March 21, 2014 Updated: March 21, 2014 at 2:44 pm
Merrifield not more qualified
Christy Le Lait, executive director of the El Paso County Democratic Party, claims that Michael Merrifield is more qualified to be senator of District 11 than Republican Bernie Herpin. ("Political race swirling in county this year", March, 18, The Gazette) Is she referring to Merrifield being the director of Mayors Against Illegal Guns last year? If so, she needs to know Mayor John Tkazyik of Poughkeepsie N.Y., just dropped out of the group, stating it was just for "Michael Bloomberg to promote his personal gun control agenda." He also added "M.AI.G. intended to promote confiscation of guns from law abiding citizens."
This may qualify Merrifield to be state senator somewhere but not in a free country.
Jill Coleman, Colorado Springs
A really weak candidate?
One point of political irony jumped out at me from Megan Schrader's recent article, "Political races swirling in county this year," March 18:
If Michael Merrifield is "a really weak candidate" because of "gaffes and public abrasiveness," as says Daniel Cole, the executive director of the El Paso County Republican Party, then so is the Republican candidate for re-election, Bernie Herpin.
Gaffes? Just a few weeks ago Herpin offended the families of victims of the Aurora theater shooting by saying it was "maybe a good thing he [the gunman] had a 100-round magazine, because it jammed.
If he had four, five, six 15-round magazines, there's no telling how much damage he could have done until a good guy with a gun showed up."
And public abrasiveness? Last March, during a City Council meeting about local fracking, a UCCS student read a statement prepared by several UCCS professors, offering a new idea about the issue, and then Herpin attacked her.
He asked, "Do you have a job here?" She said she was only a student. Herpin then harshly criticized her, "So you want us to use our taxpayer money to go buy land, and you're gonna not help pay for it." The student said she was merely reading a prepared statement. Herpin balked, "Thank you for not answering the question."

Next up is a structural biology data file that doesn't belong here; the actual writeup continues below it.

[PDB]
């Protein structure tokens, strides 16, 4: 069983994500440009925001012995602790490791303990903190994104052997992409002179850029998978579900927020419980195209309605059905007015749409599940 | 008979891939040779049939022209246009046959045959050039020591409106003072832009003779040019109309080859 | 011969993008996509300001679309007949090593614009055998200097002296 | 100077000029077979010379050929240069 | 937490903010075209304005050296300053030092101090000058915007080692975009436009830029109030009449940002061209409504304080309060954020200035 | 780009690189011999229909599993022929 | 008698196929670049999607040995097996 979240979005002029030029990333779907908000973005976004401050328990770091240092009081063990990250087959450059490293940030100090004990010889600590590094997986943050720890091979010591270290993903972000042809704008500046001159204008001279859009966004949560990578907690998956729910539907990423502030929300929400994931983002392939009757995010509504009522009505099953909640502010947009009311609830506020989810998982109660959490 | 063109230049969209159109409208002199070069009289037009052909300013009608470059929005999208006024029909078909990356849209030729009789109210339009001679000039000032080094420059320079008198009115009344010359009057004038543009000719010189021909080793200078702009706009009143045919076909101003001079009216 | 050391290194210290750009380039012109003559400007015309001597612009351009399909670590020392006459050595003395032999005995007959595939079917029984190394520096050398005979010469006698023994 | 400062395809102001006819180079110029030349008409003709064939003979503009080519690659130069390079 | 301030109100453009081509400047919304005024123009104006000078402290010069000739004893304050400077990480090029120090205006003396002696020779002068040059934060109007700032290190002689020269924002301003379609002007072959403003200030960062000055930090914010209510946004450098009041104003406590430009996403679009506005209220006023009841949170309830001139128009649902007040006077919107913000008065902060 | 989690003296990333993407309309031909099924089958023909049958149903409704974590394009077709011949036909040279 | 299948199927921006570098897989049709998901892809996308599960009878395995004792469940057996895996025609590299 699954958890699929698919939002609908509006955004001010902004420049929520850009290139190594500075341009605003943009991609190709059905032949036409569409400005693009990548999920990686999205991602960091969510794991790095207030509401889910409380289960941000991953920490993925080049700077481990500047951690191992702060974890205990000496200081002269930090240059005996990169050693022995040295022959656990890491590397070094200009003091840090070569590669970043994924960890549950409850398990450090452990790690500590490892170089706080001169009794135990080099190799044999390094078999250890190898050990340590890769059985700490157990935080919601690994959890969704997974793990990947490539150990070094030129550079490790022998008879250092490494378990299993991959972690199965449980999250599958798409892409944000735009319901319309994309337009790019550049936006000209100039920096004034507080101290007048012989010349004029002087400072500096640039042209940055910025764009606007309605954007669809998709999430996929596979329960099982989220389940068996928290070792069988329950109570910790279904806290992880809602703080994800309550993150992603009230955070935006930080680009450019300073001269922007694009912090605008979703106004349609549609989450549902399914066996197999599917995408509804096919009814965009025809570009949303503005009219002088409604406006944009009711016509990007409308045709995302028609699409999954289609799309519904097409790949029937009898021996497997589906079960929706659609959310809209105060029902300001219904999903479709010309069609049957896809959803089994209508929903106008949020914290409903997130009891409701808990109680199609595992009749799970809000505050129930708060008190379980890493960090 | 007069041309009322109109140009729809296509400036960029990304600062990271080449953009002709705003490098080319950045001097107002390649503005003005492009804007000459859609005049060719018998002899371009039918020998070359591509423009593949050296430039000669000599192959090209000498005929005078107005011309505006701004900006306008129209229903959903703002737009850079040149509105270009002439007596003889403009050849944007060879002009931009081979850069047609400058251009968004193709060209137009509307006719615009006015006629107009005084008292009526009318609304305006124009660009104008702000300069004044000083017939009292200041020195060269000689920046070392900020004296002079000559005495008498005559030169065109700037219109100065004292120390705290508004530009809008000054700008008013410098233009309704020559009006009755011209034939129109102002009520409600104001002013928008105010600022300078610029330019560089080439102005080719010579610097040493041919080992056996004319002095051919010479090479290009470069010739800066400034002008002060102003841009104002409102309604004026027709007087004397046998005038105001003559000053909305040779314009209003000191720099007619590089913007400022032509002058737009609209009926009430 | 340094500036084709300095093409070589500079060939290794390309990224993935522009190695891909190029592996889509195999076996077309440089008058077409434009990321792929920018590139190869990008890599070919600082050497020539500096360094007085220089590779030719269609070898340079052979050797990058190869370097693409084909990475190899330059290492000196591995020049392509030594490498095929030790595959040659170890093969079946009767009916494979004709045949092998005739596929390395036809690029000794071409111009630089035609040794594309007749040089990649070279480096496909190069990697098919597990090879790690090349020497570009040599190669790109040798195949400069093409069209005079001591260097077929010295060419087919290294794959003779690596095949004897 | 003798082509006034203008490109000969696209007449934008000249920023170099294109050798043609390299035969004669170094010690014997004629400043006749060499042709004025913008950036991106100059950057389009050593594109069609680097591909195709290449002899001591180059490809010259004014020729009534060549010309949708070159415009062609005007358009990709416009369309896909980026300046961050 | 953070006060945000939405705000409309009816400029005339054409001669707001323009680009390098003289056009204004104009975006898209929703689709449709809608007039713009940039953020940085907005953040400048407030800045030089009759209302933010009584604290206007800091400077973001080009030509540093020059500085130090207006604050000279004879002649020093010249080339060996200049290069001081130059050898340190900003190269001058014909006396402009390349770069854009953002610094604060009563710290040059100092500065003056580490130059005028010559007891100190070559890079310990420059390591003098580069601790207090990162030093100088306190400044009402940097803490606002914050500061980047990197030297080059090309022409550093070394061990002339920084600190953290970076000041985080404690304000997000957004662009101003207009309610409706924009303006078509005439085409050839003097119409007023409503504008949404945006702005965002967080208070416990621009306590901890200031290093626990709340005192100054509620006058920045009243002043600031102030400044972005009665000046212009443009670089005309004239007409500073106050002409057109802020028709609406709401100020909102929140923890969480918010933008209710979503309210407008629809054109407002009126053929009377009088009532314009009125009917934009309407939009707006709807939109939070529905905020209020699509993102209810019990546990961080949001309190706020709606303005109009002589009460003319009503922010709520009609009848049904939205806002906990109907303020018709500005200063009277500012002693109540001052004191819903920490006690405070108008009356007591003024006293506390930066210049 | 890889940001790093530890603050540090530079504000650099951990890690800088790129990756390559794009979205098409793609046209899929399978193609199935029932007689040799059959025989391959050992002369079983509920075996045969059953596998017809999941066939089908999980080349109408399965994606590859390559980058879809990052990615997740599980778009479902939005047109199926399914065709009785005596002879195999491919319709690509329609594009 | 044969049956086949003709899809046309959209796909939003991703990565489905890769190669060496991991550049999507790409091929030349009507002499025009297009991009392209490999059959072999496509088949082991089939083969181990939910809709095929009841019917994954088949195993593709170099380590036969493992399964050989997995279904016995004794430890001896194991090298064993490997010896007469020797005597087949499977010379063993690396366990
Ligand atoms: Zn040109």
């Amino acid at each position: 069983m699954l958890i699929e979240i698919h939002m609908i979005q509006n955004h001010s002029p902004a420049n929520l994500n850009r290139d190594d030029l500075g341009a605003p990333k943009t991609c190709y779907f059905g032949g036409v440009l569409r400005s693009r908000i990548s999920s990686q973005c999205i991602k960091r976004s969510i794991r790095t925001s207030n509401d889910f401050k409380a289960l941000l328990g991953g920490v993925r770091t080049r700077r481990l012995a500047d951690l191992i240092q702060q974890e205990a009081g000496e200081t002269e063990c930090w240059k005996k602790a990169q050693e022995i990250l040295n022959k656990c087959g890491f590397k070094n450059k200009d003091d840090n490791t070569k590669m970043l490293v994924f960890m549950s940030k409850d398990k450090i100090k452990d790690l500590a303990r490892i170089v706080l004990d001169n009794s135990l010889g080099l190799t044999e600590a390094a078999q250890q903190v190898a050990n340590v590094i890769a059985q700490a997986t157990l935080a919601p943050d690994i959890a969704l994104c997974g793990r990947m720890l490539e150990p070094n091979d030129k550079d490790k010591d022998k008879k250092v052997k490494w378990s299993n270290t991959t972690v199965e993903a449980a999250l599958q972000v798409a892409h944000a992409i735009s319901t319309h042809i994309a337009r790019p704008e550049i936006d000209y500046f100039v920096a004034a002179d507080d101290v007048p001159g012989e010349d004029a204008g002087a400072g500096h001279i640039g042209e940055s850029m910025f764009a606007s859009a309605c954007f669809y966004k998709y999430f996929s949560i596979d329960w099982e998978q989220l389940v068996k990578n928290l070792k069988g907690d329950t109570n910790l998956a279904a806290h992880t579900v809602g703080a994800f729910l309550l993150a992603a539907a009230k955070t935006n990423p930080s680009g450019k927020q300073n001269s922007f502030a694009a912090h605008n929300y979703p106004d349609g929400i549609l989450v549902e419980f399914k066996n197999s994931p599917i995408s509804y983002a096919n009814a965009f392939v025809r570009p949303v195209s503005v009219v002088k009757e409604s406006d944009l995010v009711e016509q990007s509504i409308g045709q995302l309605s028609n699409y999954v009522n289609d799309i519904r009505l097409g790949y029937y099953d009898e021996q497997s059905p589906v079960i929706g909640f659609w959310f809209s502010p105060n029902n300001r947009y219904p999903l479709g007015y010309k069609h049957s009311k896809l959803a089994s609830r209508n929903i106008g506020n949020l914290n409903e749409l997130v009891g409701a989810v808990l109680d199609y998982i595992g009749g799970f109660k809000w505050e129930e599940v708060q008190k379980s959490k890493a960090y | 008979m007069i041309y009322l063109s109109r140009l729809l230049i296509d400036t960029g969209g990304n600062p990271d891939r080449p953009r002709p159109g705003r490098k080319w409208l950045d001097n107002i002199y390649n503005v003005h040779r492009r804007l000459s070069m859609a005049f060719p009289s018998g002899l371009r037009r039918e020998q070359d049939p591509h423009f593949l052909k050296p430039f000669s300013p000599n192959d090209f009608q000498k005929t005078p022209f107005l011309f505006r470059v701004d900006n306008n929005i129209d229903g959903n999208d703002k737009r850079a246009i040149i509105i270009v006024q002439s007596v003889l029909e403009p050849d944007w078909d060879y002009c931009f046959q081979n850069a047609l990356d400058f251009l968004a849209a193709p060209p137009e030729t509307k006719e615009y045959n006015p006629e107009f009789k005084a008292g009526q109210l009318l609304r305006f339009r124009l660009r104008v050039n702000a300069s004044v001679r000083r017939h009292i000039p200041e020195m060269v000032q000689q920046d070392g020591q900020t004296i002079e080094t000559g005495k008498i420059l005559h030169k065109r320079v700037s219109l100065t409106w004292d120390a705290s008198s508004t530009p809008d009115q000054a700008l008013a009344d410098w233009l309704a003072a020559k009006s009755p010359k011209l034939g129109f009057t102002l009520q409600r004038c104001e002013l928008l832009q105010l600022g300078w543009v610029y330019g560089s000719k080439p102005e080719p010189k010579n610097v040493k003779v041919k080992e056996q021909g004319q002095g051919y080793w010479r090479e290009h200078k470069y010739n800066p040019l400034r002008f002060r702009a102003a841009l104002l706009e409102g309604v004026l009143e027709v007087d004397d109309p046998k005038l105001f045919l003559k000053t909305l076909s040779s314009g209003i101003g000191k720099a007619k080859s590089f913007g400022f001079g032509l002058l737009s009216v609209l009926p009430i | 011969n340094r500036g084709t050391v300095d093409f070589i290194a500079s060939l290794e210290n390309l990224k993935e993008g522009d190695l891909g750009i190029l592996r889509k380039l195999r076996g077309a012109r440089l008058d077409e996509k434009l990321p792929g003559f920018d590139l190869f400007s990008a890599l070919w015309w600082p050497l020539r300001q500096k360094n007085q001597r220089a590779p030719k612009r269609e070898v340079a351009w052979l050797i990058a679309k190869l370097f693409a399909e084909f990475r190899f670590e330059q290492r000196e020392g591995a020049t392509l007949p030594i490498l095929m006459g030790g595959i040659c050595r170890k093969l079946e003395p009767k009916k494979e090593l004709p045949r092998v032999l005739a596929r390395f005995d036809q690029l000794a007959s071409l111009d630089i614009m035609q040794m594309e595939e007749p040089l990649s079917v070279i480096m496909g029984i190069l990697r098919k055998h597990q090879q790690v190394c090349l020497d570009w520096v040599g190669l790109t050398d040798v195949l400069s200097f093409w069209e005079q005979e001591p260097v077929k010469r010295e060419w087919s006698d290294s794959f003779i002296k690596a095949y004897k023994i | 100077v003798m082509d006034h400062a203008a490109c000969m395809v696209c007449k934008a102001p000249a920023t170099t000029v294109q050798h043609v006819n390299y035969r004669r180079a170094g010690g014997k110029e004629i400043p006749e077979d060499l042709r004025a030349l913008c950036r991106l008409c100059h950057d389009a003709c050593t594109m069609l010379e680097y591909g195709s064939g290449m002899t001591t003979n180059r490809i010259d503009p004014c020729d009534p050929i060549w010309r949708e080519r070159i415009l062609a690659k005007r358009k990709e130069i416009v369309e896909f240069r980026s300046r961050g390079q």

By the Republicans' standards, Herpin is "a really weak candidate."
Ryan Macoubrie, Colorado Springs
Clearest, wisest, most succinct plan
The editorial March 17, by City Council President Keith King, is the clearest, wisest, most succinct plan I have heard yet on the proposed City for Champions: design it as you would plan a startup company, using economic logic in the vision.
Is an 8 percent mortgage the lowest we can get, or is it based on a risky venture? And best of all, once a solid economic blueprint is put together, call for a vote of those who will be asked to pay.
I agree 100 percent.
Thank you, Keith King.
Sharon McKiernan, Colorado Springs
Every time there is a difficult vote
Keith King is punting on the C4C project. What's the point of having elected officials if, every time there is a difficult vote, they champion "let the people decide."
King is showing zero leadership on this issue. Take a stand, Keith, and then let the people of your district vote on your record.
Ben Miller, Colorado Springs
A beautiful city somewhere else
Mayor Steve Bach says Councilman Keith King wanting to get a vote of the people before expending public funds on C for C, is "political grandstanding". Bach is one to accuse someone of grandstanding. That is his forte. I submit that councilman King, and four other council members, pushing for a vote of the people, is certainly more in line with the general public than Bach and his "group" trying to force it on us.
I suggest that if Bach wants visitors to come to Colorado Springs, he should fix the streets, green up the parks, remove dead trees, plant new trees, clean up trash around the city, etc. Of course, Bach and his "group" does not have those concerns in their neighborhood.
They should really take a look around the city to see it as tourists see it when they drive through Colorado Springs on their way to a beautiful city somewhere else.
Willis Alexander, Colorado Springs
No one seems to care
The most important problem today is overpopulation of our state, country and the world.
This affects all areas of our lives, even our weather. The infrastructure needed for so many millions is overwhelming.
Our food, water, fuel, natural resources, hospitals, roads, housing, jobs, taxes and schools are being exhausted.
Competition created by too many people is paid for by us all in higher prices on everything due to the overwhelming demand and limited supply. Look at food, fuel, overcrowded hospitals and schools.
I recall in the 1960s the U.S. Surgeon General on TV promoting the use of birth control to prevent a future population explosion and bumper stickers reading 'Zero Population Growth'.
Today no one seems to care or be paying attention. Big companies and our government seem to want more and more growth. Where will it all end? Serious action is needed now to stop the growth.
Coloradans need to just take a look at Denver. A beautiful city ruined by too many people!
I see overpopulation of our country as an emergency situation! Unfortunately, our government can't even see it at all. What will it take for people to wake up?
Richard Chapman, Peyton